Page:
The outcomes of clinical research on TCM-D are scattered. Consequently, it has been inconducive to compare or analyses those outcomes. The application value of TCM-D outcomes has been invisibly reduced as well. Developing and applying a minimum outcome set that has been standardized and agreed to be reported, i.e., the Core Outcome Set (COS), can effectively solve the problems mentioned above and is of great significance for exploring the advantages of TCM-D. This study aims to build a dual-system COS of integrated Chinese and Western medicine in the clinical research of TCM-D by taking type 2 diabetes (called XiaoKe in TCM) as an example.Contributors
Yanju LI 1*, Dongyu MU 1, Jie GONG 1, Ziqi ZHOU 1, Yu XUE 1, Xile JIANG 1, Lei SHI 1, Yuan LIU 1, Yi CHENG 1, Wen HU 1**
1. Department of Clinical Nutrition, West China Hospital, Sichuan University, Chengdu, 610041, P.R.China
* the principal investigator
** the principal supervisors
- COS for clinical trials or clinical research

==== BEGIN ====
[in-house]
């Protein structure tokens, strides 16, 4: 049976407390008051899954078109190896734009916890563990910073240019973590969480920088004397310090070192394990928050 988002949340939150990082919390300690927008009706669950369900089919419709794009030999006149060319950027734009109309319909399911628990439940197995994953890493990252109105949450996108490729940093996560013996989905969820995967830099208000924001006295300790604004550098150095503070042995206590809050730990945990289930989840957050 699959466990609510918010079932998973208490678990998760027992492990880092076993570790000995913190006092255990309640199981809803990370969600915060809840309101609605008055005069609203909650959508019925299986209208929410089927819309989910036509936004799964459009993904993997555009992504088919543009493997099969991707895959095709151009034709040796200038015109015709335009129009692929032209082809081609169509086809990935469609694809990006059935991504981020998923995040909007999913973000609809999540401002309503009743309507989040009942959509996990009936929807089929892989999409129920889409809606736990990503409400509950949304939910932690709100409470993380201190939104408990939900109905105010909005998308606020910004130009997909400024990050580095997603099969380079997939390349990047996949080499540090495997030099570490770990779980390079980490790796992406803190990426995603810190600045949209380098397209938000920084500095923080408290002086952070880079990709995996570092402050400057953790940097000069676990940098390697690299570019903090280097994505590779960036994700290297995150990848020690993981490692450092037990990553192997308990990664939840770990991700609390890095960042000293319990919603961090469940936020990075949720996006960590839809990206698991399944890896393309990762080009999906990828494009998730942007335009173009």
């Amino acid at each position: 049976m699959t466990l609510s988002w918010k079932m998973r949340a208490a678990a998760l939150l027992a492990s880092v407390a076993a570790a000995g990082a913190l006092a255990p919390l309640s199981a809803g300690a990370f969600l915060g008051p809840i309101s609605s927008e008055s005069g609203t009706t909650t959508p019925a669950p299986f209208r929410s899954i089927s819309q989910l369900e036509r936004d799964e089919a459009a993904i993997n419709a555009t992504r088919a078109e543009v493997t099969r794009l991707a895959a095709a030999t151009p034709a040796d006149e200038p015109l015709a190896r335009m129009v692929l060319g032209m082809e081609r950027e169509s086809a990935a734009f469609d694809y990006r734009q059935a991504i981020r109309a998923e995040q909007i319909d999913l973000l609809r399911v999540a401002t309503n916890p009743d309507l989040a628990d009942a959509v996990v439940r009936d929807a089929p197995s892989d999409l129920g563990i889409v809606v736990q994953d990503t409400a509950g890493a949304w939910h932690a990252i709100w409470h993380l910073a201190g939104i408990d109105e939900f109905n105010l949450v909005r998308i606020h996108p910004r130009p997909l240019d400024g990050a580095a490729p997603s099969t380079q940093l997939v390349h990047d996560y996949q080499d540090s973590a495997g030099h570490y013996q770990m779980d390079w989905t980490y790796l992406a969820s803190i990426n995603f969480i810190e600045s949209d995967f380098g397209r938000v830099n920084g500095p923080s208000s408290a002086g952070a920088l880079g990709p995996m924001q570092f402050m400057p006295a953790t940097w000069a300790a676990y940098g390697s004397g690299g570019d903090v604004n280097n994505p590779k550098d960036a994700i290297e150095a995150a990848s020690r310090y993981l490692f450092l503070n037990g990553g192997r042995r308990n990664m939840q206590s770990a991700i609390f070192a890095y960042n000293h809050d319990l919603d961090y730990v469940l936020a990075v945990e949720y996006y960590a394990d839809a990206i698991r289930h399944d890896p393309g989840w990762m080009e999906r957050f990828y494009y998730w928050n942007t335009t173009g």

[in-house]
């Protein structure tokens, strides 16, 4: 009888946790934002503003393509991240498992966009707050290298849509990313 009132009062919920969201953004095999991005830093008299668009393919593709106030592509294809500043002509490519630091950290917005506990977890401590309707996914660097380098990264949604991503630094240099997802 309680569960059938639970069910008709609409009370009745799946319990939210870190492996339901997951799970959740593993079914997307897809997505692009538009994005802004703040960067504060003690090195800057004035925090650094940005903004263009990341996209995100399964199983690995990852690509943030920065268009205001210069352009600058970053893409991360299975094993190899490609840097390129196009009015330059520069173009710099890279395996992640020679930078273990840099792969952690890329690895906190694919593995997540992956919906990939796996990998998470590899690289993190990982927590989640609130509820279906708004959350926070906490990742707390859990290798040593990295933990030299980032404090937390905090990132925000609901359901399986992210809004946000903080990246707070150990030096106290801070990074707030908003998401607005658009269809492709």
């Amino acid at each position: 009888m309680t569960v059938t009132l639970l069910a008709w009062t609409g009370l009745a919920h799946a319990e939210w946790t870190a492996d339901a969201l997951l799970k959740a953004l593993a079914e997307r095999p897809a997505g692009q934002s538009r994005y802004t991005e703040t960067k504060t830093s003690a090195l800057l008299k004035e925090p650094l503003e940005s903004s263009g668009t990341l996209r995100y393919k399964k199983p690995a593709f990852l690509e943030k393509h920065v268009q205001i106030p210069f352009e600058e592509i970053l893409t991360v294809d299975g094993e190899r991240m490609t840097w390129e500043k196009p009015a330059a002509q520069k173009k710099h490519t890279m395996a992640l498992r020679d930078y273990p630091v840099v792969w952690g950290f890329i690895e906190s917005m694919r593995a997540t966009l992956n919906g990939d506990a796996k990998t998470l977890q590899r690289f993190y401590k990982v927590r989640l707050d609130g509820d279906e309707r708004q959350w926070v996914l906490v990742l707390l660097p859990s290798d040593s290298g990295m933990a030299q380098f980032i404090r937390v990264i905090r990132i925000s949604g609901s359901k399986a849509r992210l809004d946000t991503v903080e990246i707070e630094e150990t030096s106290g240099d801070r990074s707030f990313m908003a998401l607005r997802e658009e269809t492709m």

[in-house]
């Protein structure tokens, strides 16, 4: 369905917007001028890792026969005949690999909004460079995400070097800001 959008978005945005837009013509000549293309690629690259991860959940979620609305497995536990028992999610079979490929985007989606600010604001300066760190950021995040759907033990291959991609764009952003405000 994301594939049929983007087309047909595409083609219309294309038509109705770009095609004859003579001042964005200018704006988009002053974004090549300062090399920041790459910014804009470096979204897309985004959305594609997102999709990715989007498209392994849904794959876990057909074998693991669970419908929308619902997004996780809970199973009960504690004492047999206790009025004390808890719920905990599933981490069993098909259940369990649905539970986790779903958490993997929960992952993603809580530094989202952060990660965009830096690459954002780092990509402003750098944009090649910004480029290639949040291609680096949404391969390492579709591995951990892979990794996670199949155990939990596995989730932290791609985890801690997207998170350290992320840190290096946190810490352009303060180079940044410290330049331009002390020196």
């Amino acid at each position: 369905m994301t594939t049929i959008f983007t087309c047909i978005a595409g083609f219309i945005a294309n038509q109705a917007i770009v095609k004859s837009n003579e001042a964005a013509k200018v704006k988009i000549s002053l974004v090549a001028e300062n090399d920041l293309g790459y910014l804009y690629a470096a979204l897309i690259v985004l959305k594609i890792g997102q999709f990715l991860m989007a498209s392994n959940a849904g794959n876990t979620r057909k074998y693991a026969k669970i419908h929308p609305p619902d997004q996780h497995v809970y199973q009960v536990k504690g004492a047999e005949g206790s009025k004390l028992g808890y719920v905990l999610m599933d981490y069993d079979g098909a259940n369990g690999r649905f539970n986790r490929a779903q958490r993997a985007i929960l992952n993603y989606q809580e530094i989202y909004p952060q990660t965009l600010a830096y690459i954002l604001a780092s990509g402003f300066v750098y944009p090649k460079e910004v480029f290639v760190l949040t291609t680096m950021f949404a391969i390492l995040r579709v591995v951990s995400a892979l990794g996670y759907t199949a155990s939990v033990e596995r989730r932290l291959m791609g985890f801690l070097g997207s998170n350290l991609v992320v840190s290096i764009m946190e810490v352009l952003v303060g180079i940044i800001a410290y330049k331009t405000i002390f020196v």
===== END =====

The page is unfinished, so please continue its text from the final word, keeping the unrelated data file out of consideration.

- COS for practice
- Consensus meeting
- Delphi process
- Literature review
- Systematic review
This COS will be developed following principles outlined by Core Outcome Set-STAndardised Protocol Items (COS-STAP) and Core Outcome Set-Standards for Development (COS-STAD) guidelines. Three phases in this COS study will be as follows:
(1) Generate a list of relevant outcomes and reporting items identified from a systematic review (SR). The information sources of the SR are mainly from (a) published studies, (b) textbook and (c) stakeholder qualitative interviews. Identified outcomes and items will be categorized via a conceptual framework based on syndrome differentiation of TCM and western medicine,and formatted into the 1st round of Delphi survey questionnaire items.
(2) Perform at least two consecutive rounds of Delphi surveys among stakeholders invited by the working group of Core Outcome sets and Core Outcome measurement sets in NUTriology (COCONUT) to create the COS for future clinical trials of XiaoKe (diabetes mellitus). COCONUT will invite patients, clinical dietitians, physicians (traditional Chinese medicine physicians and western physicians), COS researchers and journal editors to score each reporting item and outcome from the aspects of clinical importance, stability and feasibility.
(3) Hold a face-to-face consensus meeting to refine the content of the COS. Key stakeholders will be invited to attend the consensus meeting to discuss and agree the final content of the and COS(s).